Meet Me in St. Louis

The Pope took St. Louis by storm. Why does this man hold such a grip on the religious and non-religious of today?
From the March-April 1999 Trumpet Print Edition

When the announcement was made last year in St. Louis, Mo., that Pope John Paul II would visit, the city began preparing eagerly. About one week prior to his arrival, the city was ecstatic. The hype for his visit surpassed the fervor over Mark McGwire’s attack on the home-run record. Never being visited by a pope before, the city made many final preparations to ensure a flawless visit. No expense was spared. Thoroughfares received a $500,000 facelift, including 20 miles of plastic orange safety fencing along the Pope’s motorcade route used to control the crowds mobbing to catch a glimpse of this man. A throne for the Pope on his visit took four St. Louis men three 50-hour weeks to complete.

Thousands of screaming youth turned out for a youth rally on January 26 at the Kiel Auditorium, cheering and applauding almost every statement the Pope made. Earlier in the day, President Clinton had flown in to welcome the 78-year-old pontiff. Wednesday morning, people awoke in the wee hours of the morning to get a seat at the Trans World Dome. This football stadium holds over 65,000, but a crowd of 104,000 people packed in; 20,000 chairs had to be rented. So many wanted to attend that lotteries were conducted even in distant cities to determine who would be admitted inside for the morning Mass. At the service, 900 priests and deacons served 130,000 communion wafers baked by local nuns.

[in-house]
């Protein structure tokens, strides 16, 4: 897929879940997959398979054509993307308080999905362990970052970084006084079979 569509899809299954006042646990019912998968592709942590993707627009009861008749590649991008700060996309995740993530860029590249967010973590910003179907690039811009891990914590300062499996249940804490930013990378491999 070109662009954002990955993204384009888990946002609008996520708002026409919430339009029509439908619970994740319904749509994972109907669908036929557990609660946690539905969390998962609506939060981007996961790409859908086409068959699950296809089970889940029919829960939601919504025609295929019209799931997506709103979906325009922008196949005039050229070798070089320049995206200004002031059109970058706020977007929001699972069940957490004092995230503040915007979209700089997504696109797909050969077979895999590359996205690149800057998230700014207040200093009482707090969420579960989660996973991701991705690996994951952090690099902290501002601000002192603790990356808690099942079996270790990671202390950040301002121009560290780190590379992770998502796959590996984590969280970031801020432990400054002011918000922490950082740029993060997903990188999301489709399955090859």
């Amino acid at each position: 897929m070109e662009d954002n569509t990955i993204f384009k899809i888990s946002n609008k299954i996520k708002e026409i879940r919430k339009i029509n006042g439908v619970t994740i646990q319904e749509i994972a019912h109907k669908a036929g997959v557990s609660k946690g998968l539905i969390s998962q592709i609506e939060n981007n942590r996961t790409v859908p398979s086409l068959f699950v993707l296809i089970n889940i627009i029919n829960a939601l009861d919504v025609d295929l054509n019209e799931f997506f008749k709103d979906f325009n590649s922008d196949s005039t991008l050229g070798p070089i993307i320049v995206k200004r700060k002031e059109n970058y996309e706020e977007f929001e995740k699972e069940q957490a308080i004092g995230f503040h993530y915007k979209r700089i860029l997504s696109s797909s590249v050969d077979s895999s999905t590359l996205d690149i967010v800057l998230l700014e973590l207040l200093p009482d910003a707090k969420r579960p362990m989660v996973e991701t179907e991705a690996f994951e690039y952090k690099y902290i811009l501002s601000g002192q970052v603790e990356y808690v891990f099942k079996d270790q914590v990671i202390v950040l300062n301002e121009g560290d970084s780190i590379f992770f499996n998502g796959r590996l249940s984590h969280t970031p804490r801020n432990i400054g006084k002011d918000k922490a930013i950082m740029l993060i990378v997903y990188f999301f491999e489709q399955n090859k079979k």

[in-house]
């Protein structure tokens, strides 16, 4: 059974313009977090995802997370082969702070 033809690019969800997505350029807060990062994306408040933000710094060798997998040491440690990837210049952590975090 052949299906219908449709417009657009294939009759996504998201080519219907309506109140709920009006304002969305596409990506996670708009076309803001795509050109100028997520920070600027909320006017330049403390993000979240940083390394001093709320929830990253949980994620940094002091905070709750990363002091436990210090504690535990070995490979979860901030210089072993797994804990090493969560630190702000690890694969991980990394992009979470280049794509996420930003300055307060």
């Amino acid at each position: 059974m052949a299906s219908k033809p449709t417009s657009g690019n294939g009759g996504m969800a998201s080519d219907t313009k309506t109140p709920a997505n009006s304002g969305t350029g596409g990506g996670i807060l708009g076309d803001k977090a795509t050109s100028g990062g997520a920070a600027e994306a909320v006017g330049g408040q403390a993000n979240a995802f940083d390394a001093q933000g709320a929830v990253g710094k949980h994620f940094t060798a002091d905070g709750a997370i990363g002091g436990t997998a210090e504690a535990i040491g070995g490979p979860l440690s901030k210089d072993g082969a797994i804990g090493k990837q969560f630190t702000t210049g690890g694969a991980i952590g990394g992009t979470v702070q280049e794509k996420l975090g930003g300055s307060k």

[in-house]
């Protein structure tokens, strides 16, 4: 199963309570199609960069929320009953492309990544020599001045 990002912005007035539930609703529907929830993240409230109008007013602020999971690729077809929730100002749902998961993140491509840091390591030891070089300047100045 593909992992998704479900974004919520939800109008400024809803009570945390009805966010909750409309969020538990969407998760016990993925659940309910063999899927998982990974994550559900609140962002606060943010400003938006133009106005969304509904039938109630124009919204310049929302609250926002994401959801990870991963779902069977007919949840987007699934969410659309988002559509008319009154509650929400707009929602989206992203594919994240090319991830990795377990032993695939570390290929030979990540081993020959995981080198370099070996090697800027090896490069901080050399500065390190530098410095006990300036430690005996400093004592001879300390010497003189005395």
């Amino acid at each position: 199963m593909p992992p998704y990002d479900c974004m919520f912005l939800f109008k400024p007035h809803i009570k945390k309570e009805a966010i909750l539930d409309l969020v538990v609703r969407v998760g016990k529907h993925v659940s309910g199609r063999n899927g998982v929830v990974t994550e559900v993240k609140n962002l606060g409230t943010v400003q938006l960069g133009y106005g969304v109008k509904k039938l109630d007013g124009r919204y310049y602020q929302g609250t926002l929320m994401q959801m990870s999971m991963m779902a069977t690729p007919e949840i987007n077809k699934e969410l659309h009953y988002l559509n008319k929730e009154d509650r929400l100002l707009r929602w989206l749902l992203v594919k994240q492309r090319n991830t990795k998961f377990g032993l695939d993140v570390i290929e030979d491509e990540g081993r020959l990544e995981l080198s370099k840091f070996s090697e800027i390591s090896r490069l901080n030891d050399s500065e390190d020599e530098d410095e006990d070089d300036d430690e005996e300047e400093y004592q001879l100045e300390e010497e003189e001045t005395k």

With about one million people coming to see the Pope, the boost to the local community was estimated at $25 million.

Not only were local Catholics excited about the Pope’s visit, but many of other faiths were also caught up in the enthusiasm and payed their homage. One Protestant minister called a radio talk show and said he welcomed the papal visit since he felt the Pope was “next to God.” Masses crowded into the gateway city to glimpse the pontiff, even “touch his garment,” as one woman said. A missionary from Idaho observed, “It’s like being with Christ.”

Rabbi Robert Jacobs read from the book of Isaiah in the St. Louis Cathedral with the Pope sitting in the sanctuary, listening. Jerusalem Rabbi David Rosen praised this, saying he never knew of a service such as this happening. In fact, Pope John Paul II is the first pope to pray in a synagogue in 1700 years and the first pope to open diplomatic relations between the state of Israel and the Vatican. Rosen also said, “For me the Pope is one of the great symbols of goodness in the world.”

Why does this man command such a response wherever he goes? Catholics believe he is the “Vicar of Christ”—Christ’s representative on earth, or the one in His place. Some claim he is infallible—incapable of error. Others feel he has healed the rift between religions, and many view him as the spiritual head of Christiandom. Some call him an ambassador of peace, since he travels to many countries. When he visited Cuba, he convinced Castro to allow Christmas observance and appealed for the release many political prisoners.

The fact is, world leaders listen to the Pope.

What other man could unite the nations of Europe in political, religious and economic unity? If it is not John Paul II, it will be one of his successors. It wasn’t the man that caused such a stir in St. Louis as much as it was the office he held. The power in this office will revolutionize world events as it leads the world to witness the final resurrection of the Holy Roman Empire.